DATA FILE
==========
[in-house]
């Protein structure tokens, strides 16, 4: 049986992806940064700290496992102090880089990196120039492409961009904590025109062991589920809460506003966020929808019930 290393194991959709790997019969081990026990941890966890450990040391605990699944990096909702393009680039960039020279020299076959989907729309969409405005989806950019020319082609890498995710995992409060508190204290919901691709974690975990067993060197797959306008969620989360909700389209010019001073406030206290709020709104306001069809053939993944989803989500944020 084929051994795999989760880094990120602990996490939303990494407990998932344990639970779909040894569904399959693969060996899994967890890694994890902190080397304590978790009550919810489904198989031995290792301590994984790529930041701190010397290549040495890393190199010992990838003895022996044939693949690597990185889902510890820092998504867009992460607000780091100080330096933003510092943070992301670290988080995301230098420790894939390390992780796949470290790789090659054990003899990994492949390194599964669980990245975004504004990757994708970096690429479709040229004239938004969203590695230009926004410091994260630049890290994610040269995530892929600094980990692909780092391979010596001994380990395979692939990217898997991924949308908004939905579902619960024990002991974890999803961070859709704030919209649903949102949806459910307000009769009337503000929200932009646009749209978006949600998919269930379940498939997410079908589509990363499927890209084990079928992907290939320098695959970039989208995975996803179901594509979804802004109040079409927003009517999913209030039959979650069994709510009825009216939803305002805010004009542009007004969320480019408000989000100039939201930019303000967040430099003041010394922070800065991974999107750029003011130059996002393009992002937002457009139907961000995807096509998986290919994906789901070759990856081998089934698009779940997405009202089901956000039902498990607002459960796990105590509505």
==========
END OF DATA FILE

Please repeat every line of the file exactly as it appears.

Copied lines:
[in-house]
């Protein structure tokens, strides 16, 4: 049986992806940064700290496992102090880089990196120039492409961009904590025109062991589920809460506003966020929808019930 290393194991959709790997019969081990026990941890966890450990040391605990699944990096909702393009680039960039020279020299076959989907729309969409405005989806950019020319082609890498995710995992409060508190204290919901691709974690975990067993060197797959306008969620989360909700389209010019001073406030206290709020709104306001069809053939993944989803989500944020 084929051994795999989760880094990120602990996490939303990494407990998932344990639970779909040894569904399959693969060996899994967890890694994890902190080397304590978790009550919810489904198989031995290792301590994984790529930041701190010397290549040495890393190199010992990838003895022996044939693949690597990185889902510890820092998504867009992460607000780091100080330096933003510092943070992301670290988080995301230098420790894939390390992780796949470290790789090659054990003899990994492949390194599964669980990245975004504004990757994708970096690429479709040229004239938004969203590695230009926004410091994260630049890290994610040269995530892929600094980990692909780092391979010596001994380990395979692939990217898997991924949308908004939905579902619960024990002991974890999803961070859709704030919209649903949102949806459910307000009769009337503000929200932009646009749209978006949600998919269930379940498939997410079908589509990363499927890209084990079928992907290939320098695959970039989208995975996803179901594509979804802004109040079409927003009517999913209030039959979650069994709510009825009216939803305002805010004009542009007004969320480019408000989000100039939201930019303000967040430099003041010394922070800065991974999107750029003011130059996002393009992002937002457009139907961000995807096509998986290919994906789901070759990856081998089934698009779940997405009202089901956000039902498990607002459960796990105590509505």